Humans in the Loop - Bringing AI & HCI Together

Interact 2019, Tuesday, 3 September 2019, Paphos, Cyprus

This project is maintained by koriinkpen

Humans in the Loop - Bringing AI & HCI Together


This workshop is part of the IFIP TC.13 International Conference on Human-Computer Interaction – INTERACT 2019.


0900 – Welcome and Introduction

0915 – Lightning Talks by workshop participants (5 min each)

1030 – Morning break

1100 – Full-group brainstorming of possible project areas

1300 – Lunch break

1400 – Breakout Groups

1530 – Afternoon break

1600 – Breakout Groups

1630 – Report back from breakout groups

1700 - Brainstorm next steps

1730 – Workshop concludes

Accepted Papers

  1. Interfacing AI with Social Sciences: the Call for a New Research Focus in HCI
    Hamed Alavi and Denis Lalanne
    , Human-IST Institute, University of Fribourg, Switzerland
    We provide arguments for the necessity of broadening the engagement of HCI in translating knowledge created in social sciences to a major force that can drive AI and direct the ways in which it will impact various aspects of our world. We begin to sketch the outline of this engagement as a research agenda within HCI in reference to some of the denitional manifesto on the HCI’s foundational role [4] as an action science [3]. Also, a part of our own research that scrutinizes some of the major AI projects [1][2] informs the presented arguments.

  2. Towards Diverse AI: Can an AI-Human Hybrid Council Prevent Future Apartheids?
    Gabriel Diniz Junqueira Barbosa, Simone Diniz Junqueira Barbosa
    , PUC-Rio, Brazil
    Articial intelligence (AI) is becoming more prevalent in today’s society. However, decisions are often made based on single AI models, which we call single-minded AI. The use of single-minded AI might bring great harm, while the use of AI-human collectives might help debias the decision-making process and thus promote better decisions. We illustrate through a speculative design action some of such potential risks and benets. Our goal is to help frame the discussion on some of the necessary advances in managing AI to allow for better human-AI collaboration.

  3. You Should Not Control What You Do Not Understand: The Risks of Controllability in AI
    Gabriel Diniz Junqueira Barbosa, Simone Diniz Junqueira Barbosa
    , PUC-Rio, Brazil
    In this paper, we posit that giving users control over an articial intelligence (AI) model may be dangerous without their proper understanding of how the model works. Traditionally, AI research has been more concerned with improving accuracy rates than putting humans in the loop, i.e., with user interactivity. However, as AI tools become more widespread, high-quality user interfaces and interaction design become essential to the consumer’s adoption of such tools. As developers seek to give users more in uence over AI models, we argue this urge should be tempered by improving users’ understanding of the models’ behavior.

  4. Using AI to Improve Product Teams’ Customer Empathy
    Valentina Grigoreanu, Monty Hammontree, and Travis Lowdermilk
    , Microsoft, USA
    During customer conversations, it is important to know both what questions to ask at any point during the development cycle, and how to ask them. Asking the right questions to capture rich, accurate, and relevant customer feedback is not easy, and professionally-trained researchers cannot be a part of every customer conversation. To scale out researchers’ knowledge, we built an artificial intelligence system, the VIVID whisper-bot, trained on three theories: the Hypothesis Progression Framework (contextual research questions for each product development phase), the VIVID grammar framework (asking who, what, why, how, where, how much, and when type questions to recreate rich stories), and the syntactical structure of biased and leading questions. The whisper-bot listens in on a customer conversation, highlights customers’ key verbalization (e.g., pain points using the product), and suggests follow-up interview questions (e.g., removing bias or enriching a story). It thereby encourages good interview practices for everyone, which we believe will increase empathy on product development teams, and lead to improvements in the products’ user experience.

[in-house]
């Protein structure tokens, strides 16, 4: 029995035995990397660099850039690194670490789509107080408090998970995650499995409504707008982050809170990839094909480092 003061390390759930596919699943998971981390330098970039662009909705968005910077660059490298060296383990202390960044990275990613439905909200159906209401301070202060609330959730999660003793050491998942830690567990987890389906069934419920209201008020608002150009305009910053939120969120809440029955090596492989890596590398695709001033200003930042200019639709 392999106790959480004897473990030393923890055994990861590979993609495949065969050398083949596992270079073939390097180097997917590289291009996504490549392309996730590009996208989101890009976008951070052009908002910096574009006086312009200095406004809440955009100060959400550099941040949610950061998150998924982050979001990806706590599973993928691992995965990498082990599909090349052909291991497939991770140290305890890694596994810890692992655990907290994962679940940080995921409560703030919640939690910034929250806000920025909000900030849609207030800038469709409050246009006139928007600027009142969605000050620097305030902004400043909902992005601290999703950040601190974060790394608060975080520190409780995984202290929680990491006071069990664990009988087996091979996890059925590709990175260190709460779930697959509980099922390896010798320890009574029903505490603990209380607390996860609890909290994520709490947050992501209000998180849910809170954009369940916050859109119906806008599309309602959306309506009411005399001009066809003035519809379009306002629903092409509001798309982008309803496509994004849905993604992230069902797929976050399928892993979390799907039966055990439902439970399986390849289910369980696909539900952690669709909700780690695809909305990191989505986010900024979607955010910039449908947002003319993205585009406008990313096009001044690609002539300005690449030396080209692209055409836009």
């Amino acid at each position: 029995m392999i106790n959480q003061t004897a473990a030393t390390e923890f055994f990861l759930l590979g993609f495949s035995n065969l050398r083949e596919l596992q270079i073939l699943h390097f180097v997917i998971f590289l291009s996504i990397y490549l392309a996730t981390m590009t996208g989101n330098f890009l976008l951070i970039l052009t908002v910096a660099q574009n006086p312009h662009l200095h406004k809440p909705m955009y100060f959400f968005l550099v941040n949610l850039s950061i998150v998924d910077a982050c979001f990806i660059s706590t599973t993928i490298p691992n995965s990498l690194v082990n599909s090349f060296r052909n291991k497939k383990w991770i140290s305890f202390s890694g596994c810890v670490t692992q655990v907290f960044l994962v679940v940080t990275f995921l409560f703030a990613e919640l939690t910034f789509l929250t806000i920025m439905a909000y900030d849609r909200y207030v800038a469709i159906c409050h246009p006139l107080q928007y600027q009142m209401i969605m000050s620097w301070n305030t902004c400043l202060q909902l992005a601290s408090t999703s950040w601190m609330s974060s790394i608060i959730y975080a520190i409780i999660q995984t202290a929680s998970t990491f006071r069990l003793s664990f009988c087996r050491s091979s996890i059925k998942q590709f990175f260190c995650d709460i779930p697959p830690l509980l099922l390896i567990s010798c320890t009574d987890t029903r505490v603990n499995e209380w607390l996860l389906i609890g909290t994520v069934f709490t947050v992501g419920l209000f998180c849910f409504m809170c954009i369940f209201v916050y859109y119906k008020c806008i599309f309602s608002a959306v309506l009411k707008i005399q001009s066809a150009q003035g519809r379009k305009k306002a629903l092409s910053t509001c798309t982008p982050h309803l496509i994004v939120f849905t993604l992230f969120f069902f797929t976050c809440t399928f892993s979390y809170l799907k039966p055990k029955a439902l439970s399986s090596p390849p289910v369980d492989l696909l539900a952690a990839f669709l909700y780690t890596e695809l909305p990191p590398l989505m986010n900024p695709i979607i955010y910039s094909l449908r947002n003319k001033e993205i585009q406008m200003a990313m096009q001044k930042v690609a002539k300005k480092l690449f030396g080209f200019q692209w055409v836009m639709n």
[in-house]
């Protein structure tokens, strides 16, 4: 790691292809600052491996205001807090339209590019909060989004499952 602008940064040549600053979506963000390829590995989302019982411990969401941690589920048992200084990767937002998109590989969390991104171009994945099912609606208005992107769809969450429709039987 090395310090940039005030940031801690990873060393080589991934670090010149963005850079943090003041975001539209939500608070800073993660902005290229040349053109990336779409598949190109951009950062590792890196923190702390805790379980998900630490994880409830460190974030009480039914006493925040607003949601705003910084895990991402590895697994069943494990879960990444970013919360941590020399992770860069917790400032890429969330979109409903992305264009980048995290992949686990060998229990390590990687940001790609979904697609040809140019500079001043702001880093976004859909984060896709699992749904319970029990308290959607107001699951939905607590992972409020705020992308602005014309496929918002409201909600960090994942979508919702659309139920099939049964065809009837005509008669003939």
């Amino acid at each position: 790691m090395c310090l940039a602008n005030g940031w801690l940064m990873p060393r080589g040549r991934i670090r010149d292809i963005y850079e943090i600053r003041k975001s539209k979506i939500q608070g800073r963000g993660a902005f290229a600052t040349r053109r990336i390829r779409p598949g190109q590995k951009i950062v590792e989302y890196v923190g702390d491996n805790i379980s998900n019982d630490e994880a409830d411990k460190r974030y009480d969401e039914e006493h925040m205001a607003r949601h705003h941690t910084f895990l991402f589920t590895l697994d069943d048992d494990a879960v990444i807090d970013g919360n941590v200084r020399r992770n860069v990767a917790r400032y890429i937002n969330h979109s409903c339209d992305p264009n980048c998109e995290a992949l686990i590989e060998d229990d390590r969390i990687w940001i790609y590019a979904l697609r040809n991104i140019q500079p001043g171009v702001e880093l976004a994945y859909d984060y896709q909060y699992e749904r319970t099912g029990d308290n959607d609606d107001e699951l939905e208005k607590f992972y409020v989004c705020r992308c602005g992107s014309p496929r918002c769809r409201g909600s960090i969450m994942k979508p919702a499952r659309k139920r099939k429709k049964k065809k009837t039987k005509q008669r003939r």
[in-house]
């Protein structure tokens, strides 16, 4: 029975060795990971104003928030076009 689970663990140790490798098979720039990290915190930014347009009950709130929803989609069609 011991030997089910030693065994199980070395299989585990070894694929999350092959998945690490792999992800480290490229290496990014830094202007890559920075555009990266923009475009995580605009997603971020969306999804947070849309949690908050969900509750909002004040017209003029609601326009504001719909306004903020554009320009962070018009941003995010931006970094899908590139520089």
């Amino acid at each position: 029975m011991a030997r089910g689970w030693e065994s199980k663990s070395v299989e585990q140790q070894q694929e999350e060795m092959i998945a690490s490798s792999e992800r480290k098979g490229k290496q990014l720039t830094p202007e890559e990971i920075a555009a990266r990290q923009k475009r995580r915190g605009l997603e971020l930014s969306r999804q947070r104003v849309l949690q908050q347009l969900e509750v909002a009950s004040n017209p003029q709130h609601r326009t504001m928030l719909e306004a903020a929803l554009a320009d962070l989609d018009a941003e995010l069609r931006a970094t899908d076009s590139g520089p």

5. A View from Outside the Loop
    Anders Hedman
    , KTH The Royal Institute of Technology, Sweden
    There is a growing interest today in how to combine human intelligence with artificial intelligence in the best possible ways. One reason for this interest is that in this territory of combined intelligence it is, in many cases, unclear how the total system of human and machine will behave, and unless we know that, how could we know what the perils and opportunities might be? It is clear then that we need a body of research to investigate the nature of humans in the loop in order to design wisely. Such wise design would prima facie appear to be achievable through analysis of existing and possible human in the loop systems from a vantage point outside of such systems. But, is such a vantage point achievable today and if so, will such a vantage point be available in the future? This paper considers the possibility of humans as always being in the loop and what it might mean for our understanding of humans in the loop.

  6. Designing a Machine Learning-Based System to Augment the Work Processes of Medical Secretaries
    Patrick Johansen, Rune Jacobsen, Lukas Bysted, Mikael Skov, Eleftherios Papachristos
    , Aalborg University, Denmark
    Advances in Machine Learning (ML) provide new opportunities for augmenting work practice. In this paper, we explored how an ML-based suggestion system can augment Danish medical secretaries in their daily tasks of handling patient referrals and allocating patients to a hospital ward. Through a user-centred design process, we studied the work context and processes of two medical secretaries. This generated a model of how a medical secretary would assess a visitation suggestion, and furthermore, it provided insights into how a system could fit into the medical secretaries’ daily tasks. We present our system design and discuss how our contribution may be of value to HCI practitioners designing for work augmentation in similar contexts.

  7. Building a Trustworthy Explainable AI in Healthcare
    Retno Larasati and Anna DeLiddo